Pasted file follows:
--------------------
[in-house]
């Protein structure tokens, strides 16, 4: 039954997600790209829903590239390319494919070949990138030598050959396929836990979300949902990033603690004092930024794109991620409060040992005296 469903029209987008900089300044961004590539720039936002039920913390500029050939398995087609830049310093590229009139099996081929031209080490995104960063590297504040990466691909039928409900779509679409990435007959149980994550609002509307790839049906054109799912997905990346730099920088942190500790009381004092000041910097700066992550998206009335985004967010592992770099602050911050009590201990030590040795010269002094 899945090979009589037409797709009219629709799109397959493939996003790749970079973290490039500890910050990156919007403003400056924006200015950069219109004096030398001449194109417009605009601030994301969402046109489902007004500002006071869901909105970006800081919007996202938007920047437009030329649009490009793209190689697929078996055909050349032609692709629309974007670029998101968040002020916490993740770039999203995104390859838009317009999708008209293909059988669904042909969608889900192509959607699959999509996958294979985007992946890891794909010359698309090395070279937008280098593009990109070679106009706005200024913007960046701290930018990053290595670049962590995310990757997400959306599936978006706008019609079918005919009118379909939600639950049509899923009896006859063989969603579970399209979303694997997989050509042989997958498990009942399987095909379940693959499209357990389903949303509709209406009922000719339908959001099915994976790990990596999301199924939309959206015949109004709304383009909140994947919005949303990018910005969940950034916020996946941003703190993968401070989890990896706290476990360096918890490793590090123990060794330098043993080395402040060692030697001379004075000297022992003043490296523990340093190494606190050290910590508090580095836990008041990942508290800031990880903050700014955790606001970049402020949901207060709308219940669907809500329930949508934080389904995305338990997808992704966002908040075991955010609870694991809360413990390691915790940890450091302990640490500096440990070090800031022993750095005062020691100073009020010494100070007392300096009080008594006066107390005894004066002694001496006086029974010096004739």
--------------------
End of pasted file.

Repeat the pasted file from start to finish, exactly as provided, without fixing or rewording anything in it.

[in-house]
């Protein structure tokens, strides 16, 4: 039954997600790209829903590239390319494919070949990138030598050959396929836990979300949902990033603690004092930024794109991620409060040992005296 469903029209987008900089300044961004590539720039936002039920913390500029050939398995087609830049310093590229009139099996081929031209080490995104960063590297504040990466691909039928409900779509679409990435007959149980994550609002509307790839049906054109799912997905990346730099920088942190500790009381004092000041910097700066992550998206009335985004967010592992770099602050911050009590201990030590040795010269002094 899945090979009589037409797709009219629709799109397959493939996003790749970079973290490039500890910050990156919007403003400056924006200015950069219109004096030398001449194109417009605009601030994301969402046109489902007004500002006071869901909105970006800081919007996202938007920047437009030329649009490009793209190689697929078996055909050349032609692709629309974007670029998101968040002020916490993740770039999203995104390859838009317009999708008209293909059988669904042909969608889900192509959607699959999509996958294979985007992946890891794909010359698309090395070279937008280098593009990109070679106009706005200024913007960046701290930018990053290595670049962590995310990757997400959306599936978006706008019609079918005919009118379909939600639950049509899923009896006859063989969603579970399209979303694997997989050509042989997958498990009942399987095909379940693959499209357990389903949303509709209406009922000719339908959001099915994976790990990596999301199924939309959206015949109004709304383009909140994947919005949303990018910005969940950034916020996946941003703190993968401070989890990896706290476990360096918890490793590090123990060794330098043993080395402040060692030697001379004075000297022992003043490296523990340093190494606190050290910590508090580095836990008041990942508290800031990880903050700014955790606001970049402020949901207060709308219940669907809500329930949508934080389904995305338990997808992704966002908040075991955010609870694991809360413990390691915790940890450091302990640490500096440990070090800031022993750095005062020691100073009020010494100070007392300096009080008594006066107390005894004066002694001496006086029974010096004739």